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What are the parts of seaming pliers?

What are the parts of seaming pliers?

The parts of a pair of straight seaming pliers

Shop for Seaming Pliers

Handles of seaming pliers

Handles on pair of lead seaming pliers Most seaming pliers have handles which must be manually opened and closed with every bend or fold to provide the leverage needed.
Seaming pliers with open latch or scissor action handles Some seaming pliers have an open latch movement (scissor-like) which is provided by the tension produced by the linking of the jaws to the handles with a rivet mechanism or linkage.

They are durable, easy to operate and allow for one-handed bending and folding of sheet metal.

Handle stops on a pair of seaming pliers Some seaming pliers have handle stops or moulded protrusions on the vinyl/plastic covered handles, for added comfort and easy operation.

Jaws of seaming pliers

Jaws of lead seaming pliers Seaming pliers have jaws which grasp and hold metal. The jaws are also known as the blade.

Manufacturers give the jaw width as the main measurement for the user to identify which seaming pliers to buy for maximum efficiency, for example, 60mm (2.36 inches) or 80mm (3.14 inches).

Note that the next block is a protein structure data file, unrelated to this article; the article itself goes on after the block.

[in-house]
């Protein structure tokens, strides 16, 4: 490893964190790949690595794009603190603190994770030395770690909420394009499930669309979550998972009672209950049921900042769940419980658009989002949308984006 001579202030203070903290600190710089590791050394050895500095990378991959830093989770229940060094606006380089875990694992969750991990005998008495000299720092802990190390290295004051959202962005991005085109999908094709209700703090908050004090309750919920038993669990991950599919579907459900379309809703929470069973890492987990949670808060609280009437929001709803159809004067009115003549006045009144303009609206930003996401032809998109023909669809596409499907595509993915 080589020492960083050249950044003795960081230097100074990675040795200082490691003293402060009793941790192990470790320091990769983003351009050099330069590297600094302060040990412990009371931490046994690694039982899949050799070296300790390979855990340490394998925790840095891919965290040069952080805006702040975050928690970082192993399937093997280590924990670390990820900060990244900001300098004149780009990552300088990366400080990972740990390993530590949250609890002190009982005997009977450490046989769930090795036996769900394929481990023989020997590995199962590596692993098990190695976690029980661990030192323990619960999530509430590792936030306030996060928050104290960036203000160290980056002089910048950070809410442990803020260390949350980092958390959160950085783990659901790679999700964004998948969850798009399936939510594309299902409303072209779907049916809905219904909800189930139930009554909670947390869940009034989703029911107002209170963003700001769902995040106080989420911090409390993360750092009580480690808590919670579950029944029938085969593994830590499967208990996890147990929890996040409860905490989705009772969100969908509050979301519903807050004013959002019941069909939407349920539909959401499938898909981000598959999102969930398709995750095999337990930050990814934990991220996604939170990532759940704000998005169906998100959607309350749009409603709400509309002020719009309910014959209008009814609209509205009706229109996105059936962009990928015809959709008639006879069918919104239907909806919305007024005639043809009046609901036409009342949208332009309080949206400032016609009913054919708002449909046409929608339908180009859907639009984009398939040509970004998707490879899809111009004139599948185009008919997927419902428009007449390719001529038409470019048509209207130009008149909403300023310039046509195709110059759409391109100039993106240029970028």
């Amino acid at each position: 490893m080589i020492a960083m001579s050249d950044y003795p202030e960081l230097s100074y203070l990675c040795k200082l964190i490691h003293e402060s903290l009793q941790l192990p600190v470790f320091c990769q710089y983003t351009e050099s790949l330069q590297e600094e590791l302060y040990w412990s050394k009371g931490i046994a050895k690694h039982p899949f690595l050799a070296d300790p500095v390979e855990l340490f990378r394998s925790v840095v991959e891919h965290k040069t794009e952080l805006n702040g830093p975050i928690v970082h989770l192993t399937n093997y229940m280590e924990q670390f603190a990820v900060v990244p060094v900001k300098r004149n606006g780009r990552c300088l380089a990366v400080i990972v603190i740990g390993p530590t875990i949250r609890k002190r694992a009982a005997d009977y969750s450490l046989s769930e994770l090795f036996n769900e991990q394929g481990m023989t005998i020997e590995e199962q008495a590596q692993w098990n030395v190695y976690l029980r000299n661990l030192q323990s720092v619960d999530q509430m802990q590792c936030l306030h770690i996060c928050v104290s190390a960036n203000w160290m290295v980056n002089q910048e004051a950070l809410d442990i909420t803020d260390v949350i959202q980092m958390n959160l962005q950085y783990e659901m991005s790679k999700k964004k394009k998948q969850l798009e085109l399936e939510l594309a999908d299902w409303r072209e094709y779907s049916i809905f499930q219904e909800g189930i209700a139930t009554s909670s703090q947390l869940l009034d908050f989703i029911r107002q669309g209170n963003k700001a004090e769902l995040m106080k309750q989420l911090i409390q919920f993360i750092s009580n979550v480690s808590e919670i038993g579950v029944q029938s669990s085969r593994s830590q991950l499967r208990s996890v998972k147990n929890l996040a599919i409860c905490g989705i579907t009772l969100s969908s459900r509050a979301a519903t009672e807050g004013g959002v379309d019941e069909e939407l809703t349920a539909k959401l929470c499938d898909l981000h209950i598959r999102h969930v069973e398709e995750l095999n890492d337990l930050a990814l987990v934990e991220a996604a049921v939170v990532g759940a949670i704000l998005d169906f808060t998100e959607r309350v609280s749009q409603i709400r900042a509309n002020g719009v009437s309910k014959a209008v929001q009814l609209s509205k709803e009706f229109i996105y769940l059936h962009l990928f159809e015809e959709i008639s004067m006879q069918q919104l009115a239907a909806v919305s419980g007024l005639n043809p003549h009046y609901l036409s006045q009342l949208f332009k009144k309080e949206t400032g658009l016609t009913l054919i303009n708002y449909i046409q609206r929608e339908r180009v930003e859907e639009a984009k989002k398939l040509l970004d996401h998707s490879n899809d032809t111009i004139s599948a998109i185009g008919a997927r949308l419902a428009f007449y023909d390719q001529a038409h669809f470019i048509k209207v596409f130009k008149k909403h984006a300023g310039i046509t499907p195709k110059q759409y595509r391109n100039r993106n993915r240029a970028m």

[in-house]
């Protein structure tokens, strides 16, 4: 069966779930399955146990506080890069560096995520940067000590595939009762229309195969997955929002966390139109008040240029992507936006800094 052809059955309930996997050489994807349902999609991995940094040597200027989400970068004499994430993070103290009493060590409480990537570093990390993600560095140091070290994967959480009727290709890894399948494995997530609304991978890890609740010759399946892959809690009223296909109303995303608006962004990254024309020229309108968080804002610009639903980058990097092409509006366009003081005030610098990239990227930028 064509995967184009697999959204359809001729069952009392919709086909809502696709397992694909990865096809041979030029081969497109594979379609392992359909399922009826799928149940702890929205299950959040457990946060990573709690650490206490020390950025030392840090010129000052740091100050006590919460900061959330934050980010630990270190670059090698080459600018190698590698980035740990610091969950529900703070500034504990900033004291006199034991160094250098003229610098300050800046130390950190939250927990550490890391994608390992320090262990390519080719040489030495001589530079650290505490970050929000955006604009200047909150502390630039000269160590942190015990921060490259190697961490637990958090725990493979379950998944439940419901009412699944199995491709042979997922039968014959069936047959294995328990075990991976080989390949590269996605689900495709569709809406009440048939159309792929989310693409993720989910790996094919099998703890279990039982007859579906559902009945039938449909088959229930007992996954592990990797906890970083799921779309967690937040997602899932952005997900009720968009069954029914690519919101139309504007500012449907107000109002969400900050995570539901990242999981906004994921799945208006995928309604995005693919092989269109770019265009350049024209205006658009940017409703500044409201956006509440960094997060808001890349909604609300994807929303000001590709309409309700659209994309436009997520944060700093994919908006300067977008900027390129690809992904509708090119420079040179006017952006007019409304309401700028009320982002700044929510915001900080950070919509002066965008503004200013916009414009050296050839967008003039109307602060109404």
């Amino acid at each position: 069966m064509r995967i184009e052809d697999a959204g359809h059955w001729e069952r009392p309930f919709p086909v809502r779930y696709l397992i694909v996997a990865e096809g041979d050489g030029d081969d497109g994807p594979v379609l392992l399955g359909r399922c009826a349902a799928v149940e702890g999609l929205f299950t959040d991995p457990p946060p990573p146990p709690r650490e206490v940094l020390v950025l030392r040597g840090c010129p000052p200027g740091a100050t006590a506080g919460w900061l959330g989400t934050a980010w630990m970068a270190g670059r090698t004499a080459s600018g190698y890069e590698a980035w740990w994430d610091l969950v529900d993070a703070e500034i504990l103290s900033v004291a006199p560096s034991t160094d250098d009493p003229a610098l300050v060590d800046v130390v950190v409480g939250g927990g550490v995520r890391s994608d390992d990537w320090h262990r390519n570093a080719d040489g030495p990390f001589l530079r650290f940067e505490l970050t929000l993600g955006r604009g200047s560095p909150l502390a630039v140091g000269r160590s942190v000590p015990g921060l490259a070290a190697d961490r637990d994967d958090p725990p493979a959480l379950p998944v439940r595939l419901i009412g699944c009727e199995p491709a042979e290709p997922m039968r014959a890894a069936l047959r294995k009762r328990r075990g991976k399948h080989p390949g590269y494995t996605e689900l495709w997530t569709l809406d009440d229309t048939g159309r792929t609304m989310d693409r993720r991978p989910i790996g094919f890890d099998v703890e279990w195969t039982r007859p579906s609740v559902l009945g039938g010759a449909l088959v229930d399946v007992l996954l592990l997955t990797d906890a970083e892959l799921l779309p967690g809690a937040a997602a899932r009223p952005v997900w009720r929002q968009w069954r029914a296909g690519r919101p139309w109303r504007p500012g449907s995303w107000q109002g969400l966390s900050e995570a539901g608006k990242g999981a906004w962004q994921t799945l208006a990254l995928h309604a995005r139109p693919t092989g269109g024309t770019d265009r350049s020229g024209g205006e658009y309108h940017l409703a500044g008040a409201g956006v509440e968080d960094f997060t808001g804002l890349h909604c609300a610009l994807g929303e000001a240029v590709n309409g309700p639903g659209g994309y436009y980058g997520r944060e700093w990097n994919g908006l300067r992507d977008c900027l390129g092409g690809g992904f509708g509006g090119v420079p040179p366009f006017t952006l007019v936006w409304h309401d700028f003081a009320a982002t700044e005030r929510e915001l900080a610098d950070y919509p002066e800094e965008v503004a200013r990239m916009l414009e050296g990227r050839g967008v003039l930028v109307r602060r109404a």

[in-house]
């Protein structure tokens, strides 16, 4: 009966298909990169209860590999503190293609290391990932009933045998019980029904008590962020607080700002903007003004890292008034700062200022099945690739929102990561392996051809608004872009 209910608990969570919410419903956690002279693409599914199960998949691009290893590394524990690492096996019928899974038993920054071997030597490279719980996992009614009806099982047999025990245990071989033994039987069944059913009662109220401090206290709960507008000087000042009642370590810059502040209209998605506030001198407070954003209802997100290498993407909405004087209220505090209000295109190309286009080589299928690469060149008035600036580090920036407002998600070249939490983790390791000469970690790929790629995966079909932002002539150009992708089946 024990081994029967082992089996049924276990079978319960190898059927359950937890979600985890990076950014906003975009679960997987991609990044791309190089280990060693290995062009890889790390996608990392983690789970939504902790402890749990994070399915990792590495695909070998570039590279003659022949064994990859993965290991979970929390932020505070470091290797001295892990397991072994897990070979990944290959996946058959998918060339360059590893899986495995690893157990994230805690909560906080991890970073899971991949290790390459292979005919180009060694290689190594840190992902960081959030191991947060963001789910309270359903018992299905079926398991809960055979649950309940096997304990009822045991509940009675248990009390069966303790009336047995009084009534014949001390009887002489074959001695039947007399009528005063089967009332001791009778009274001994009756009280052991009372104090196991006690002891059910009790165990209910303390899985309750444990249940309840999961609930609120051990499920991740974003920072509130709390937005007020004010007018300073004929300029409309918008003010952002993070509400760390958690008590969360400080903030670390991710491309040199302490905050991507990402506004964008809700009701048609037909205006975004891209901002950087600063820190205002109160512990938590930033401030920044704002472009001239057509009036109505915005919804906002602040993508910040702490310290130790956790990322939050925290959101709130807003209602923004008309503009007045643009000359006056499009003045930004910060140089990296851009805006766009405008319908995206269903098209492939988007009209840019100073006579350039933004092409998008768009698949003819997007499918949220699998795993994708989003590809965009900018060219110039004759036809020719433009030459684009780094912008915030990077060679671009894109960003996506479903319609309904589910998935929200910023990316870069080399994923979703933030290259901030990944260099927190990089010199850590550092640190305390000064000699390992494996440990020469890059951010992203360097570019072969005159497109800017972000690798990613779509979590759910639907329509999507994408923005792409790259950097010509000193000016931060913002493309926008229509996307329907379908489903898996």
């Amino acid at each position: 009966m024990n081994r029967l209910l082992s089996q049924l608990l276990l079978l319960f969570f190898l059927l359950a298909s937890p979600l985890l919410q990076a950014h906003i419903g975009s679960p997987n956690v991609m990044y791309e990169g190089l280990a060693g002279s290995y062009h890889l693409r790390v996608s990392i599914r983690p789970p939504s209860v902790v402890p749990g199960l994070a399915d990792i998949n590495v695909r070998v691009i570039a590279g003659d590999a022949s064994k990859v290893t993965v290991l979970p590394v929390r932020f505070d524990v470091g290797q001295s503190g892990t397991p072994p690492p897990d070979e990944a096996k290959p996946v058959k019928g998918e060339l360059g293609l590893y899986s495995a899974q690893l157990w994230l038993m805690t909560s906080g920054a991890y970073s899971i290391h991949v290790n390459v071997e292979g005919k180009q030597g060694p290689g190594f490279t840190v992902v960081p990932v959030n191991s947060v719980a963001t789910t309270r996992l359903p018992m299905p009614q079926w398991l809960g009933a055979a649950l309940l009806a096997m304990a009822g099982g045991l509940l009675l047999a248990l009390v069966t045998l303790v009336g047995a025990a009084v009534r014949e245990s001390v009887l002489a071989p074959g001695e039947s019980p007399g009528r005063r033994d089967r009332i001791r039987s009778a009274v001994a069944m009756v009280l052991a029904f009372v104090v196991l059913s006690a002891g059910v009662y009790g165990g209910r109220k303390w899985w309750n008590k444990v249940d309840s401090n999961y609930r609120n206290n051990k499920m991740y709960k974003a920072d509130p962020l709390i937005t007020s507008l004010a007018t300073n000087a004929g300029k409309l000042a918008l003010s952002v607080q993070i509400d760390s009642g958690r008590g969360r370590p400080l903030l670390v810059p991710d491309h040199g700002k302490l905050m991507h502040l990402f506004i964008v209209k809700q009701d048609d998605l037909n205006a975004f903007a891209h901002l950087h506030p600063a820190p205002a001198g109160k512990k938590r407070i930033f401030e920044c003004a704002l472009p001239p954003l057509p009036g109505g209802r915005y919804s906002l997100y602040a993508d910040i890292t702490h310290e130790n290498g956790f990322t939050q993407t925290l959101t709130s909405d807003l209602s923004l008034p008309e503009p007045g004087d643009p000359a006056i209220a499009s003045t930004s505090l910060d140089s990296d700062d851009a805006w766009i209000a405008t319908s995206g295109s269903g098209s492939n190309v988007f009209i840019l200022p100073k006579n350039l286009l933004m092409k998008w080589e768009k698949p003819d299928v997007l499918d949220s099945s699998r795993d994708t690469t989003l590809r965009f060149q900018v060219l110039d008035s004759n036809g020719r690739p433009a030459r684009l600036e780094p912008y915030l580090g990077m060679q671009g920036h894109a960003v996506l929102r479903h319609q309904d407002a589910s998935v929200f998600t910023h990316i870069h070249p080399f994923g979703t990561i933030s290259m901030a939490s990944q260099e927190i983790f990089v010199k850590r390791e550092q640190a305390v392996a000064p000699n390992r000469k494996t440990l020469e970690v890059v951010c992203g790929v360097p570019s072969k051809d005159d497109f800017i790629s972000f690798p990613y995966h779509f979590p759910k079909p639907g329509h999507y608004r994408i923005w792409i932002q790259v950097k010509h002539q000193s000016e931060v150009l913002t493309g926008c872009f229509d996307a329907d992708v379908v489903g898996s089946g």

Wider jaws are able to cover a greater area of sheet metal and this in turn allows more of the sheet metal to be bent and formed at a time.

Close up of the inside of jaws of seaming pliers

Textured jaws

The inner surfaces of the jaws of some seaming pliers are textured, or have teeth to maximise the grip on the sheet of metal.

Vinyl covered jaws of non-marring seaming pliers

Non-marring jaws

Some seaming pliers have vinyl covered, non-marring jaws, which do not mark sheet metal when it is being bent.

Insertion depth marks on jaws of seaming pliers

Depth marks

Some seaming pliers have incremental depth marks on top of the jaws. These marks help the user to make a standard fold of the lead sheet each time, to achieve a uniform look.

Vee-notched graduation marks on seaming pliers

Vee-notched marks

Some seaming pliers have vee-notched graduation marks along two of the outside edges of the jaws. These marks serve the same purpose as the incremental depth marks and are a visual aid for the user.

Pivot of seaming pliers

Rivet of lead seaming pliers Most seaming pliers are solid-joint pliers which have a solid pin or rivet joint at the pivot. The pivot is the point where the handles move to open and close the jaws of the seaming pliers. A joint is simply the point where the parts of a structure are joined.
A lap joint of a pair of seaming pliers

Lap joints vs. box joints

Seaming pliers have either a lap joint, which is an overlapping joint between the two pieces of metal (the handles)……

A box joint of a pair of seaming pliers ……Or they have a box joint, also known as a staked joint, which is a set of complementary rectangular cuts in both pieces of metal which, when they are joined together, form the box joint.

A box joint is stronger than a lap joint and adds to the aesthetic appeal of the pliers.

Wonkee Donkee Tools